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California forging ahead with food waste recycling. But is it too much, too fast?

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By AMY TAXIN

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How the hell can they make such a ballsup of what at base is a comparatively simple throughput process? They have been collecting and processing bio material here for ages. Garden waste is collected separately from people who can’t compost it or you take it to the tip (as I do) where it is collected in a separate area and composted then sold to gardeners (helps of course that so many British are in to gardening) the food waste is collected and sent to a bio digester, the methane is used to generate electricity and what is the end result of the process is a rich fertiliser sold to farmers.

All you have to do is think the process through from beginning to end before you start, ensuring you have or create a final use for the end product. You can’t expect to do everything at once, start small and work through the steps so you don’t trip over your self and the build on that and move on.

Not exactly rocket science!

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How the hell can they make such a ballsup of what at base is a comparatively simple throughput process? 

Outside of a few of the biggest cities recycling organic waste has not been done. Until ten yeas ago or so recycling of any kind wasn't practiced in much of the state, and it was very hard to convince a lot of people in smaller towns or the rural San Joaquin Valley that it was necessary. The only city I have ever lived in where yard waste was collected in a separate bin was Los Angeles. No place else. LA was doing that 50 years ago. Even with that food wast went in with the regular trash. The town I live in now almost recalled the City Council over recycling the resistanance to it was so strong. Part of it is cost, but part of it is just a stubborn refusal to do anything seen as "liberal". And of course part of it is a generalized resentment of gub'ment.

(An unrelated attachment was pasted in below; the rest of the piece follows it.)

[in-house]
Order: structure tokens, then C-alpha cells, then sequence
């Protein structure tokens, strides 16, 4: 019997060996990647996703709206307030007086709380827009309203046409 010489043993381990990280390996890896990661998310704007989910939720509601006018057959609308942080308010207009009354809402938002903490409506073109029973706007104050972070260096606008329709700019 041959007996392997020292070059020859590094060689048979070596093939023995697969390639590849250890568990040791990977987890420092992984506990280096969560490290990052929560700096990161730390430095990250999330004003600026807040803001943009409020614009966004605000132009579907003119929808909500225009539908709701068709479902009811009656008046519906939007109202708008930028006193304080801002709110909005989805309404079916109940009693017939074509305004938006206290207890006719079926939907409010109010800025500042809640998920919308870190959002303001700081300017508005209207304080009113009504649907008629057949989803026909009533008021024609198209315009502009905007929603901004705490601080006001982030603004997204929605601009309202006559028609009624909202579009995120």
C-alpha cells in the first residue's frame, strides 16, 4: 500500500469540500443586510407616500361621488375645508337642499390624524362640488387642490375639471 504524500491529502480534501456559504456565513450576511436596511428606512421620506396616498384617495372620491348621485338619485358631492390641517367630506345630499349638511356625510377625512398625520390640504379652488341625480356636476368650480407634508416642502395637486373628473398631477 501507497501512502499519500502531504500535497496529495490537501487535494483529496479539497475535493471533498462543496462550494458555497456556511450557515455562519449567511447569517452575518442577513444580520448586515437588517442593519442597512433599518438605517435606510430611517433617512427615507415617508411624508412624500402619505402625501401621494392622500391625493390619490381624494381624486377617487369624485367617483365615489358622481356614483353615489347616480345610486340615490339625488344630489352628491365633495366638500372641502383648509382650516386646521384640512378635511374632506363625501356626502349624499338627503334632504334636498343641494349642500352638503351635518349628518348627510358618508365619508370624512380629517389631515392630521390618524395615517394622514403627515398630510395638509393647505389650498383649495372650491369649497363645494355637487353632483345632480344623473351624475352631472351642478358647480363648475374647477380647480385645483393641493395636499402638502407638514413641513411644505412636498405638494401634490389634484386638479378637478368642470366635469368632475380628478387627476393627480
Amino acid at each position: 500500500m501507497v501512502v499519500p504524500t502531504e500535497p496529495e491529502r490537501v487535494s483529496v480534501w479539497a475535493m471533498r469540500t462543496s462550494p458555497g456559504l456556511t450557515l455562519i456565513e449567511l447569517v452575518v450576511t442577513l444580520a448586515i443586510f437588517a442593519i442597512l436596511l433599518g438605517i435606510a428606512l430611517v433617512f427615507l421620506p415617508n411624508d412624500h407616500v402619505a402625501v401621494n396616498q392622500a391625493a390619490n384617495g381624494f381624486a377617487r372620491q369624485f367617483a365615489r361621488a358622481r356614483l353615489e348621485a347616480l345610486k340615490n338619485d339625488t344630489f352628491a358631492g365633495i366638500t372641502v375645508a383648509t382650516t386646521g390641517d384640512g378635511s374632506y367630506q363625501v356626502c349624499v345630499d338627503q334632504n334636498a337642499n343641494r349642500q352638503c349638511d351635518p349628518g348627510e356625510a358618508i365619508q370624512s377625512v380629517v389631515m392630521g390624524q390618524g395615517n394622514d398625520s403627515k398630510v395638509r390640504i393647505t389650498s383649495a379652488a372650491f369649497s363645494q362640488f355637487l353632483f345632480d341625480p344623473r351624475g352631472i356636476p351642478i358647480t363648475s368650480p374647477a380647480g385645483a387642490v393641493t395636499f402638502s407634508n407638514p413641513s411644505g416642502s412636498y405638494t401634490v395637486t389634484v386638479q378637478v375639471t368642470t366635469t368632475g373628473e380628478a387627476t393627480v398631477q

San Francisco has been recycling food waste for the past decade or so. They were the first. The infrastructure, meaning businesses equipped to perform such recycling, is not there yet. Many cities including my own struggled to get the public on board with the idea. Too many people are spring loaded to opposed any new requirement to come from the State Legislature. When recycling was first introduced in my town a lot of people I knew refused to take the blue bin and refused to segregate recyclables from regular trash. Now you have people who refuse to use the food waste bin.

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Any garden waste I don't put in my compost bin goes in the council one and is collected every fortnight. Some stuff is too woody, too sludgey (grass) or may contain plant pathogens, so is not suitable for home composting. Local councils use it in parks and sell it to gardeners. Food waste levels are so low that it is hardly worth the effort, but some folk have containers for that too. Banana skins (which are rich in potassium and phosphorous) and fruit peelings are really good for your compost. Eat what you buy and buy what you eat, and your food waste will be tiny. Your fridge should not be treated as a convenience store for you to pick from.

If they have surplus of compost, just truck it off to local farms. Not rocket science. It's only considered 'expensive' because councils have been doing it the cheap and dirty way for years and pretending that the cost of that part of the supply chain was zero.

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